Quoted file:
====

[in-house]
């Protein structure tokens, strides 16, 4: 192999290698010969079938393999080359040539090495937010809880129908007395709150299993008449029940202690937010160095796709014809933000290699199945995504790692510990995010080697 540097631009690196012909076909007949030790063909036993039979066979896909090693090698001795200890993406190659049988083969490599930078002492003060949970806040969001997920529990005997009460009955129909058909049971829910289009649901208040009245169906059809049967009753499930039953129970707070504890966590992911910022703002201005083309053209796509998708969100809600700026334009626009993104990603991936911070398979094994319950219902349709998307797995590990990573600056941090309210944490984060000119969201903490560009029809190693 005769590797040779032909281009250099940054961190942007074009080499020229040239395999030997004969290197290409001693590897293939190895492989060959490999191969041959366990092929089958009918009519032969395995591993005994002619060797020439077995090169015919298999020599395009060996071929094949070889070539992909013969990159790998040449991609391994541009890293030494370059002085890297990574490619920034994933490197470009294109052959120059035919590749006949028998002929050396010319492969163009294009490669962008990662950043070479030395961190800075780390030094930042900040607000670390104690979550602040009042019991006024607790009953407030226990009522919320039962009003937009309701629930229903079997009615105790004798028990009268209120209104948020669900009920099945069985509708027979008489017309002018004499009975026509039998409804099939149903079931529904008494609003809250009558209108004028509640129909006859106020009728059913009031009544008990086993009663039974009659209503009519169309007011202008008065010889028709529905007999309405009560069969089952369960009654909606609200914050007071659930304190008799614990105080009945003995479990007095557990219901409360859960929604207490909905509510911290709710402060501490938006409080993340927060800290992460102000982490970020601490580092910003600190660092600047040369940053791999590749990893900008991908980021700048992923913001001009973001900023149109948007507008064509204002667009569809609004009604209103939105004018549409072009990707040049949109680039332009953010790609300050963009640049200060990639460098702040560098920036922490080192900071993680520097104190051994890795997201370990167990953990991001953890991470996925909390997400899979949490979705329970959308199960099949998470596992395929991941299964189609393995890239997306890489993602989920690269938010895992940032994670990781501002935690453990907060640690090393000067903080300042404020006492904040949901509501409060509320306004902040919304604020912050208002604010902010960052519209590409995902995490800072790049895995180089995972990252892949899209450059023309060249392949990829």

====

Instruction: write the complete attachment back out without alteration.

[in-house]
């Protein structure tokens, strides 16, 4: 192999290698010969079938393999080359040539090495937010809880129908007395709150299993008449029940202690937010160095796709014809933000290699199945995504790692510990995010080697 540097631009690196012909076909007949030790063909036993039979066979896909090693090698001795200890993406190659049988083969490599930078002492003060949970806040969001997920529990005997009460009955129909058909049971829910289009649901208040009245169906059809049967009753499930039953129970707070504890966590992911910022703002201005083309053209796509998708969100809600700026334009626009993104990603991936911070398979094994319950219902349709998307797995590990990573600056941090309210944490984060000119969201903490560009029809190693 005769590797040779032909281009250099940054961190942007074009080499020229040239395999030997004969290197290409001693590897293939190895492989060959490999191969041959366990092929089958009918009519032969395995591993005994002619060797020439077995090169015919298999020599395009060996071929094949070889070539992909013969990159790998040449991609391994541009890293030494370059002085890297990574490619920034994933490197470009294109052959120059035919590749006949028998002929050396010319492969163009294009490669962008990662950043070479030395961190800075780390030094930042900040607000670390104690979550602040009042019991006024607790009953407030226990009522919320039962009003937009309701629930229903079997009615105790004798028990009268209120209104948020669900009920099945069985509708027979008489017309002018004499009975026509039998409804099939149903079931529904008494609003809250009558209108004028509640129909006859106020009728059913009031009544008990086993009663039974009659209503009519169309007011202008008065010889028709529905007999309405009560069969089952369960009654909606609200914050007071659930304190008799614990105080009945003995479990007095557990219901409360859960929604207490909905509510911290709710402060501490938006409080993340927060800290992460102000982490970020601490580092910003600190660092600047040369940053791999590749990893900008991908980021700048992923913001001009973001900023149109948007507008064509204002667009569809609004009604209103939105004018549409072009990707040049949109680039332009953010790609300050963009640049200060990639460098702040560098920036922490080192900071993680520097104190051994890795997201370990167990953990991001953890991470996925909390997400899979949490979705329970959308199960099949998470596992395929991941299964189609393995890239997306890489993602989920690269938010895992940032994670990781501002935690453990907060640690090393000067903080300042404020006492904040949901509501409060509320306004902040919304604020912050208002604010902010960052519209590409995902995490800072790049895995180089995972990252892949899209450059023309060249392949990829």